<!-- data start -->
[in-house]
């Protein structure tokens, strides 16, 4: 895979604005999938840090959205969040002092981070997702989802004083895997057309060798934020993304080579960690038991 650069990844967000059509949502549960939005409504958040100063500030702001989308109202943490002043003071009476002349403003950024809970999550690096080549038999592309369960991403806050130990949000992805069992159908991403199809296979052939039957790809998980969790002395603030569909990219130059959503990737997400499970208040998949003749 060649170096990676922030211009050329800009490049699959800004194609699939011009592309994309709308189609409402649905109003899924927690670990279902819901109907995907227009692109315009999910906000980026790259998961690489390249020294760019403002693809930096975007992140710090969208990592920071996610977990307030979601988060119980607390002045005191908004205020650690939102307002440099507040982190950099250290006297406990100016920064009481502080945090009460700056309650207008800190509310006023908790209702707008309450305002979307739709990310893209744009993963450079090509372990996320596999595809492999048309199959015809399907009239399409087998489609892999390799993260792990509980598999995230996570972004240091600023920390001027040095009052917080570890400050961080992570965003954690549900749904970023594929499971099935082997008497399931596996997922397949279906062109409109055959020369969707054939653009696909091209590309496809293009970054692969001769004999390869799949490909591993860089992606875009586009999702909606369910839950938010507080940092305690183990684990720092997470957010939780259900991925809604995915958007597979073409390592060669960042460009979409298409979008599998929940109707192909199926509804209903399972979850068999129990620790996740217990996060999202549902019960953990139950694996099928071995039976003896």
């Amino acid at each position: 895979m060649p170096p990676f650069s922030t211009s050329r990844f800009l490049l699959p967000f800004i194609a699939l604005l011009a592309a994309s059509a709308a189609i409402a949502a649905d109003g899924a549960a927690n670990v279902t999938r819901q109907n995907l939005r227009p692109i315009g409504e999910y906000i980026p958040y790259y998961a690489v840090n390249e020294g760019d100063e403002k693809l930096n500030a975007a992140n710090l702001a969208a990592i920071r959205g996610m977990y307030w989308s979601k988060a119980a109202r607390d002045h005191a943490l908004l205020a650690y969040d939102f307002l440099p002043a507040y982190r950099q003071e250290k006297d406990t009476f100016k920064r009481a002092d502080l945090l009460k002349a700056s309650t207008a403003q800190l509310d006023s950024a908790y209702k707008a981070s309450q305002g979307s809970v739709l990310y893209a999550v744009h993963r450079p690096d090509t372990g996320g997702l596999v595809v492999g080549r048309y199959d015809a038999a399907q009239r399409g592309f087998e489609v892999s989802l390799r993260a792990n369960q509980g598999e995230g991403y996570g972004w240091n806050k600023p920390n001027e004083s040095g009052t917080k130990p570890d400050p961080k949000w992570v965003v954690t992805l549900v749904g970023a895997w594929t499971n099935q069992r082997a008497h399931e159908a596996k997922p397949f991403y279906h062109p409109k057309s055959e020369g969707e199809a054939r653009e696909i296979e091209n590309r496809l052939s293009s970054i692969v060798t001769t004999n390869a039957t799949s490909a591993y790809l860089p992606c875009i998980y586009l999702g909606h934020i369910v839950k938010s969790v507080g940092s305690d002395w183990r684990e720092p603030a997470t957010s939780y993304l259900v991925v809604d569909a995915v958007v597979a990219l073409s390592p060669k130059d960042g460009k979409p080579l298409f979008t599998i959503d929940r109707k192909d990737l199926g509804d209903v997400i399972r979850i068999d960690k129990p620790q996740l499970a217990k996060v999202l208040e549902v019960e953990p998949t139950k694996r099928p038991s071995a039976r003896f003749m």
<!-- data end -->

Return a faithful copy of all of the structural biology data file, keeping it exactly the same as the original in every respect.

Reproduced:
[in-house]
């Protein structure tokens, strides 16, 4: 895979604005999938840090959205969040002092981070997702989802004083895997057309060798934020993304080579960690038991 650069990844967000059509949502549960939005409504958040100063500030702001989308109202943490002043003071009476002349403003950024809970999550690096080549038999592309369960991403806050130990949000992805069992159908991403199809296979052939039957790809998980969790002395603030569909990219130059959503990737997400499970208040998949003749 060649170096990676922030211009050329800009490049699959800004194609699939011009592309994309709308189609409402649905109003899924927690670990279902819901109907995907227009692109315009999910906000980026790259998961690489390249020294760019403002693809930096975007992140710090969208990592920071996610977990307030979601988060119980607390002045005191908004205020650690939102307002440099507040982190950099250290006297406990100016920064009481502080945090009460700056309650207008800190509310006023908790209702707008309450305002979307739709990310893209744009993963450079090509372990996320596999595809492999048309199959015809399907009239399409087998489609892999390799993260792990509980598999995230996570972004240091600023920390001027040095009052917080570890400050961080992570965003954690549900749904970023594929499971099935082997008497399931596996997922397949279906062109409109055959020369969707054939653009696909091209590309496809293009970054692969001769004999390869799949490909591993860089992606875009586009999702909606369910839950938010507080940092305690183990684990720092997470957010939780259900991925809604995915958007597979073409390592060669960042460009979409298409979008599998929940109707192909199926509804209903399972979850068999129990620790996740217990996060999202549902019960953990139950694996099928071995039976003896």
């Amino acid at each position: 895979m060649p170096p990676f650069s922030t211009s050329r990844f800009l490049l699959p967000f800004i194609a699939l604005l011009a592309a994309s059509a709308a189609i409402a949502a649905d109003g899924a549960a927690n670990v279902t999938r819901q109907n995907l939005r227009p692109i315009g409504e999910y906000i980026p958040y790259y998961a690489v840090n390249e020294g760019d100063e403002k693809l930096n500030a975007a992140n710090l702001a969208a990592i920071r959205g996610m977990y307030w989308s979601k988060a119980a109202r607390d002045h005191a943490l908004l205020a650690y969040d939102f307002l440099p002043a507040y982190r950099q003071e250290k006297d406990t009476f100016k920064r009481a002092d502080l945090l009460k002349a700056s309650t207008a403003q800190l509310d006023s950024a908790y209702k707008a981070s309450q305002g979307s809970v739709l990310y893209a999550v744009h993963r450079p690096d090509t372990g996320g997702l596999v595809v492999g080549r048309y199959d015809a038999a399907q009239r399409g592309f087998e489609v892999s989802l390799r993260a792990n369960q509980g598999e995230g991403y996570g972004w240091n806050k600023p920390n001027e004083s040095g009052t917080k130990p570890d400050p961080k949000w992570v965003v954690t992805l549900v749904g970023a895997w594929t499971n099935q069992r082997a008497h399931e159908a596996k997922p397949f991403y279906h062109p409109k057309s055959e020369g969707e199809a054939r653009e696909i296979e091209n590309r496809l052939s293009s970054i692969v060798t001769t004999n390869a039957t799949s490909a591993y790809l860089p992606c875009i998980y586009l999702g909606h934020i369910v839950k938010s969790v507080g940092s305690d002395w183990r684990e720092p603030a997470t957010s939780y993304l259900v991925v809604d569909a995915v958007v597979a990219l073409s390592p060669k130059d960042g460009k979409p080579l298409f979008t599998i959503d929940r109707k192909d990737l199926g509804d209903v997400i399972r979850i068999d960690k129990p620790q996740l499970a217990k996060v999202l208040e549902v019960e953990p998949t139950k694996r099928p038991s071995a039976r003896f003749m």